Among other pros of HsIPMS technology are: versatility, i.e. it is possible to deposit metallic, ceramic, semiconductor and even magnetic coatings; wide operating temperature range from 20 °C up to 1500 °C; high quality and uniformity of coatings; high precision in coatings thickness from sub-micron up to hundreds of microns; capability to coat outer and inner surfaces, and cavities in bushings, sleeves, pipes, rings, nets; and last, but not least — high productivity and low cost of coating process. Our technology allows to effectively deposit traditional solid lubricants such as graphite, molybdenum disulfide, molybdenum diselenide, copper, silver, niobium diselenide, etc. But it also enables development of new solid lubricants on basis of hard coatings (TiN, ZrN, CrN, MoN) in combination with nanostructured materials with a set of properties necessary for the operation of tribological pairs in extreme conditions.

Advanced solutions

We designed new type of solid lubricant that can be made with HsIPMS by joint sputtering of metal and carbon from mosaic targets. Metal should be selected from ones that do not chemically interact with carbon: nickel, cobalt, copper, silver, etc. The carbon content can vary in wide range from 5 at.% up to 90%, depending on required properties of the coating. Homogeneous introduction of carbon on the atomic level into metal structure creates composite coating and reduces coefficient of friction in dry conditions up to 0.06. Such coating can be enhanced by alternation of pure metallic layers with composite Me-C layers, nanostructured not only in composition, but also in thickness. Such enhancement provides increased strength, wear and corrosion resistance. Such solid lubricant coatings, where the metal is not the main component and does not interact with carbon, can be used as low-temperature solid lubricant operating both in air and in an inert atmosphere. They are suitable both for sliding and rolling bearings and for friction pairs, including various types of gears. In addition to reducing the coefficient of friction, these solid lubricants can provide backlash-free couplings without sticking and slipping. Slip-free engagement significantly reduces the noise level in gearboxes and friction pairs and can significantly increase accuracy of movement in mechanisms of coordinate positioning systems.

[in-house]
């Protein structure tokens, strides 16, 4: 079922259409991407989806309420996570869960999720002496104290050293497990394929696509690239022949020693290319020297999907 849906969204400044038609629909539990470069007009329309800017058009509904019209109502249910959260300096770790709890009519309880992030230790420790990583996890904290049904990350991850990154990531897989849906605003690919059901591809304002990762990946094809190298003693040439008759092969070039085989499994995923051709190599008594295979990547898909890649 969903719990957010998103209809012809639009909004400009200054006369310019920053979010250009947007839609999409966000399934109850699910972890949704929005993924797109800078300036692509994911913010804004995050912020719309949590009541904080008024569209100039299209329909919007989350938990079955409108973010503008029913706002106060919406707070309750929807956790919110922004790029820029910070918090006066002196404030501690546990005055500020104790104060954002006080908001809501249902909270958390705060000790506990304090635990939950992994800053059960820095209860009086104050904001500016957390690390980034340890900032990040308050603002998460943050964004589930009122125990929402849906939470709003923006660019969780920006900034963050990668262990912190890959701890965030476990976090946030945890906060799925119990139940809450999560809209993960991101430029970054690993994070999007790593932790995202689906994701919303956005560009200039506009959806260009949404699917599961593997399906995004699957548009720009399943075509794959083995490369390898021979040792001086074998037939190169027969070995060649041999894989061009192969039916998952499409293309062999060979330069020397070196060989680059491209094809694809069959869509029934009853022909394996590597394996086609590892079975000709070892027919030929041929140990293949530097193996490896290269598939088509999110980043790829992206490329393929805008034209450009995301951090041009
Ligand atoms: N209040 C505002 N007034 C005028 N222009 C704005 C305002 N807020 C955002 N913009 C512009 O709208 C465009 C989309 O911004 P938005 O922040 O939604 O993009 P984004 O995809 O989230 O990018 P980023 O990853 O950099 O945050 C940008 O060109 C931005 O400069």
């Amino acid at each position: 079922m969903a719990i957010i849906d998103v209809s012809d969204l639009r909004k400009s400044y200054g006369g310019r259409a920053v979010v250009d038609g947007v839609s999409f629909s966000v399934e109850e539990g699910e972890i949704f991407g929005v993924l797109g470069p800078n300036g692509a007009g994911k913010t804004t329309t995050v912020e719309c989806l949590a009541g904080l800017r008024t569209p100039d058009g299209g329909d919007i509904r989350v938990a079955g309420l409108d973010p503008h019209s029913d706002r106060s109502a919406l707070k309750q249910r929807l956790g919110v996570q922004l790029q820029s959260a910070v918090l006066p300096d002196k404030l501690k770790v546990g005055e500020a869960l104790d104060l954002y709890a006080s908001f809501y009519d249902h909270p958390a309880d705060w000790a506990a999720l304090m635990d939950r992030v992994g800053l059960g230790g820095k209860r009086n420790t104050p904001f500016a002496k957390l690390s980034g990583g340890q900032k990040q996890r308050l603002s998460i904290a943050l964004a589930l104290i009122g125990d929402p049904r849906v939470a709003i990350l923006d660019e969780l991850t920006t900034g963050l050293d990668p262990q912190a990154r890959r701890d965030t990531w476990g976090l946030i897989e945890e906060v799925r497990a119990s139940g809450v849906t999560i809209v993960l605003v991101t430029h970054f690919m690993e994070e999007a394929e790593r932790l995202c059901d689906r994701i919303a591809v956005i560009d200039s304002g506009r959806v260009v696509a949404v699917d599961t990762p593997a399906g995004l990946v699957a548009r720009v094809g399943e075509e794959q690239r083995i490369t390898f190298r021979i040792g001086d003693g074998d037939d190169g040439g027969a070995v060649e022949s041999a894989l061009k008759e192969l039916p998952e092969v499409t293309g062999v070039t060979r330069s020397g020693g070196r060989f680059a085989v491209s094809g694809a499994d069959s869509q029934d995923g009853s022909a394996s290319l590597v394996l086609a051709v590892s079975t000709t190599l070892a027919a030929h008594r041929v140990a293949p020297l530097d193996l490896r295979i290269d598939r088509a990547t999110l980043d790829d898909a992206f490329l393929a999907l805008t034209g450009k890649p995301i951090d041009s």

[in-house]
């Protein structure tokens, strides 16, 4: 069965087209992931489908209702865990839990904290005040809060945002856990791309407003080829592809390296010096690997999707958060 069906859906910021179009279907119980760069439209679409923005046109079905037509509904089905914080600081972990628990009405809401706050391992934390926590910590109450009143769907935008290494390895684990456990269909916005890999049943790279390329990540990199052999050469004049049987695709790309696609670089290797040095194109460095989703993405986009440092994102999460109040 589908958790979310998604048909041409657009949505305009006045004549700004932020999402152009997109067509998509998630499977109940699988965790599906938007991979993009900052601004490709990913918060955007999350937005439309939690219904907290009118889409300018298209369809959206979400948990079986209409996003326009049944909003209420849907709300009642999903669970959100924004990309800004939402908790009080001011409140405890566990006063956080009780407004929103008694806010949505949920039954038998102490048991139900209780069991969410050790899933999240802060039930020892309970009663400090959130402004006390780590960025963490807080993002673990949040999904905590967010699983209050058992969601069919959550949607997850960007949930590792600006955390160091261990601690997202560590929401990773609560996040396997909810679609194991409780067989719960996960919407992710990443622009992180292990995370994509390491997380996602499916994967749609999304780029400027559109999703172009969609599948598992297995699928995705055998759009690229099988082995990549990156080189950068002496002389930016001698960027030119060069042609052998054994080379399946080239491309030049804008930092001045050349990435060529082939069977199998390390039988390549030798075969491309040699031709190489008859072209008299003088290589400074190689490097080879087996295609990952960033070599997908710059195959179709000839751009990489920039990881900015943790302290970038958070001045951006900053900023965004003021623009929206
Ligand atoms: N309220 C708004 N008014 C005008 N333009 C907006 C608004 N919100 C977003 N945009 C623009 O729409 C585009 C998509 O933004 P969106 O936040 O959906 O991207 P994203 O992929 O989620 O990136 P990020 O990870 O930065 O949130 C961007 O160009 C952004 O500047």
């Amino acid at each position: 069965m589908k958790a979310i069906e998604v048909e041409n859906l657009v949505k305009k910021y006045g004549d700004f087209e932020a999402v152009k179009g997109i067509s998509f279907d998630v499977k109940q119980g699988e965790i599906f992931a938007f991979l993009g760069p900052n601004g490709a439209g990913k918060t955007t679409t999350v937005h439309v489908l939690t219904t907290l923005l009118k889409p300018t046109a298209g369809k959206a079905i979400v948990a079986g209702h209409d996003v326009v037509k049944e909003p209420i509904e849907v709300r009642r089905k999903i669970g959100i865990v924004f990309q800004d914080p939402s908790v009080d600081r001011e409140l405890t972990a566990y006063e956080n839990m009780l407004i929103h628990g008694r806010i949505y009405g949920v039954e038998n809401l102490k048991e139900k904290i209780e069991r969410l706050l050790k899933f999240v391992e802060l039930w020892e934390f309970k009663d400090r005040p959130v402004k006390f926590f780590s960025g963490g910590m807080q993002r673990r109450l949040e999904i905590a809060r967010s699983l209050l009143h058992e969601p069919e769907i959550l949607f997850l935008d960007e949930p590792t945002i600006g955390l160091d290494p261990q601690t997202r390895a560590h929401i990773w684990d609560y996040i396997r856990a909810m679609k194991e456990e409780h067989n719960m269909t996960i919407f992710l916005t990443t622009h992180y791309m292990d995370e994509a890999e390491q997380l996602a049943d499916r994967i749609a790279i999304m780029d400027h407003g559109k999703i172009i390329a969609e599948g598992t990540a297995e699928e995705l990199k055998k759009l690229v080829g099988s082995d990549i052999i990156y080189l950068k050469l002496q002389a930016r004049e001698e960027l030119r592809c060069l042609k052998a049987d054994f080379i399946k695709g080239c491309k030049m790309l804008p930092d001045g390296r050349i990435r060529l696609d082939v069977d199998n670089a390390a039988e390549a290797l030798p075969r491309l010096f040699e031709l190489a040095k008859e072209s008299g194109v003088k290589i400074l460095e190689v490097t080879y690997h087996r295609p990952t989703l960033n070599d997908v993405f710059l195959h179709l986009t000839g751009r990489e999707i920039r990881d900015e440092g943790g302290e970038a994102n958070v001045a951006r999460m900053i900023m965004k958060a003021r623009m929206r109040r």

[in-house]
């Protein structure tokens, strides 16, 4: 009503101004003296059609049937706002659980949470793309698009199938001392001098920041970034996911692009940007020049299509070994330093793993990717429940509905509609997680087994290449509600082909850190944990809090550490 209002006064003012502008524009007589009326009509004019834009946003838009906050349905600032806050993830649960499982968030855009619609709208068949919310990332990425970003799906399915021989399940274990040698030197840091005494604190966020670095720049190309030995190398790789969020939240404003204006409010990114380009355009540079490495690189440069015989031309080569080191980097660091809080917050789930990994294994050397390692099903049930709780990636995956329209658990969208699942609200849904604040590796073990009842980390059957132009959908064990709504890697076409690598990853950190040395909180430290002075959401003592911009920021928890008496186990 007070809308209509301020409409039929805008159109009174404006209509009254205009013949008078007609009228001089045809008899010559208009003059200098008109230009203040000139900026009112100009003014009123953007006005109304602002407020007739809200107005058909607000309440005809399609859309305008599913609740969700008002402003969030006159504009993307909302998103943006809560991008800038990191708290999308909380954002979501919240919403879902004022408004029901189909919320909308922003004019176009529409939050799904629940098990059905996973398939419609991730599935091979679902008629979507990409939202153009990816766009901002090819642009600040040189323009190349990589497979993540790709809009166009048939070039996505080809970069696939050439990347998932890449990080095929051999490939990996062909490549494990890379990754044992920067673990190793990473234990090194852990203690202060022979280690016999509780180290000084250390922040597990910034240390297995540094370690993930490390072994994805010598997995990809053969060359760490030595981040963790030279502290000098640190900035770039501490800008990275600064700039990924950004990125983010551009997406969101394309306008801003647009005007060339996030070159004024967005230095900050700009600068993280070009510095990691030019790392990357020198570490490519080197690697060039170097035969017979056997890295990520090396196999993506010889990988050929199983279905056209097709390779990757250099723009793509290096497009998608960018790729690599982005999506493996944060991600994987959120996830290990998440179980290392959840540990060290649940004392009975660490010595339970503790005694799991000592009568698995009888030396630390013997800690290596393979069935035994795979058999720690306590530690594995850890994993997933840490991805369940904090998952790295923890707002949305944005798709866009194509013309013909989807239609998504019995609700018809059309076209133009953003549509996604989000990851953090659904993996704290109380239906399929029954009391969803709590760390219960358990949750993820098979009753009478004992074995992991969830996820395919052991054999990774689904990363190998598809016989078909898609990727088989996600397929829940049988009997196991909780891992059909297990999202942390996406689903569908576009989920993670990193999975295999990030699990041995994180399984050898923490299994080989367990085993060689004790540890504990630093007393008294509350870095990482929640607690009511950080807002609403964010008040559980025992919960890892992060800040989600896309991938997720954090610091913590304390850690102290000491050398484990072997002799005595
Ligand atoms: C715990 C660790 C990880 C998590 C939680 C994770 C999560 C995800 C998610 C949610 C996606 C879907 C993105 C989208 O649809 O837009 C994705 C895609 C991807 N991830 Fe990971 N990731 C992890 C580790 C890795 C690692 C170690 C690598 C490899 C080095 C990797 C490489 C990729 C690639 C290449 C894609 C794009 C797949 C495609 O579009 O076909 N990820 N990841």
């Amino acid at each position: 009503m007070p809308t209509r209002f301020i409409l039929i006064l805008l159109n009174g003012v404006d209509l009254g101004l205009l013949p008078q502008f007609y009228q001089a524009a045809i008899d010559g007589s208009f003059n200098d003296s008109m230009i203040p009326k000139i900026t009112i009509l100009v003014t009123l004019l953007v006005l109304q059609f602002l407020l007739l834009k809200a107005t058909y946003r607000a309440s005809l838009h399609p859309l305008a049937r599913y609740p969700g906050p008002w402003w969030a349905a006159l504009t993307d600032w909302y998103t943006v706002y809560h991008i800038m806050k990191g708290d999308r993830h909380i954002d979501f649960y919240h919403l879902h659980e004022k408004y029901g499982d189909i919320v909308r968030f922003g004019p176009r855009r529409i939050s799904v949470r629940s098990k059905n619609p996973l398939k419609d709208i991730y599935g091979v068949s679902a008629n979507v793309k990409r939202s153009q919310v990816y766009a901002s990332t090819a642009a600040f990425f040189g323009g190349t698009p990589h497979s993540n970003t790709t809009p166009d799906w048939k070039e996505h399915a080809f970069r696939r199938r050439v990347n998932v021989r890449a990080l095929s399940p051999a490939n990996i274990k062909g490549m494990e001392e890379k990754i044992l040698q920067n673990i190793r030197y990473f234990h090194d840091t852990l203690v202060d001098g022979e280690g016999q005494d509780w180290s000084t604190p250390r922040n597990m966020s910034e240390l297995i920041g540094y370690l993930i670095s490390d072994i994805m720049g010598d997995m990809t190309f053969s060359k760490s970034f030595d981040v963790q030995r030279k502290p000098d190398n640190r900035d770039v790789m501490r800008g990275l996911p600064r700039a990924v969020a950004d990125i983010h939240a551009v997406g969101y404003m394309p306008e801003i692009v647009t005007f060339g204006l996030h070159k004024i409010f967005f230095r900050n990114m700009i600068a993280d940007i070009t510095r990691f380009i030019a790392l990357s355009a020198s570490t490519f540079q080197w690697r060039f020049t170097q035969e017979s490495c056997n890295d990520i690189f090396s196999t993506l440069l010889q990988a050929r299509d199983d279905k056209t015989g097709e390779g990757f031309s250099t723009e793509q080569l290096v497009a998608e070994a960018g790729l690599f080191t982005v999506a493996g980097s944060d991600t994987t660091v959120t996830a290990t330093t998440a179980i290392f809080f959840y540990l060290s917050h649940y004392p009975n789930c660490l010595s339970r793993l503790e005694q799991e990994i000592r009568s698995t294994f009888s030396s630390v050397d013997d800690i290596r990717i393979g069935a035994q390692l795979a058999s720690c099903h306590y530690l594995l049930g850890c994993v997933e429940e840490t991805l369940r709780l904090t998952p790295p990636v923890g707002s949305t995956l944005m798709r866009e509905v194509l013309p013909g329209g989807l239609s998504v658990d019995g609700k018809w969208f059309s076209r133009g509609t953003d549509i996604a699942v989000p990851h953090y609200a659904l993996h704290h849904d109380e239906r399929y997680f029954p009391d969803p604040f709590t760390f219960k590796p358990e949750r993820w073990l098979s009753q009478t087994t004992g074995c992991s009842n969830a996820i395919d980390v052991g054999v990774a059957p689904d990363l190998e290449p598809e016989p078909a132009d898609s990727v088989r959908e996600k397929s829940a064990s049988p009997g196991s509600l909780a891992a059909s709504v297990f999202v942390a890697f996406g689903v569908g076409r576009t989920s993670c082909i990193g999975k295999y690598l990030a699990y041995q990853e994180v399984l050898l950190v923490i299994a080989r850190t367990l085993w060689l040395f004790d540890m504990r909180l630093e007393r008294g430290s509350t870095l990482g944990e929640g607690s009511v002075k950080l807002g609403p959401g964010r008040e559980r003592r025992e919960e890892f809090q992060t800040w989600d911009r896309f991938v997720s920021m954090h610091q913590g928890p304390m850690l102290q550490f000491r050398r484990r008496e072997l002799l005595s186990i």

Body of mosaic targets (shown above) can also be made out of metal that chemically interacts with carbon (tungsten, tantalum, molybdenum, niobium, chromium). This type of solid lubricant coatings can be used for friction pairs operating at temperatures higher than 500°С and high contact loads in atmospheric conditions, vacuum, inert atmosphere and at cryogenic temperatures of liquid gases (oxygen, nitrogen, hydrogen, helium). In this case, carbides of refractory metals are formed during sputtering and multilayer structure Me/MeC/Me/... gives these materials increased strength, microhardness up to 50-70 GPa, increased wear resistance, corrosion resistance and heat resistance in vacuum or inert atmosphere, and in case of chromium carbide even in pure oxygen atmosphere. Metal content can vary from 5 to 85 at.%. Coatings with excess metal content exhibit dry friction coefficient lower than 0.25 and show low sticking at high temperatures to non-ferrous metals (>400 °C) and stainless steels and high-alloyed alloys (>1000 °C). Coatings of this type can also be widely used to increase the durability and lifetime of metalworking and cutting tools, especially in high-speed machining of high-alloy, chromium-nickel-containing steels and alloys, as well as in the processing of viscous materials.

Solid lubricants are nothing new — ore molybdenite was known to early Greeks and graphite has been used as lubricant since middle ages. But true potential of solid lubricants is yet to be explored. High-speed ion-plasma magnetron sputtering with its combination of materials and nanoscale design capabilities is the perfect tool to unlock their potential and lead the way to energy lossless future.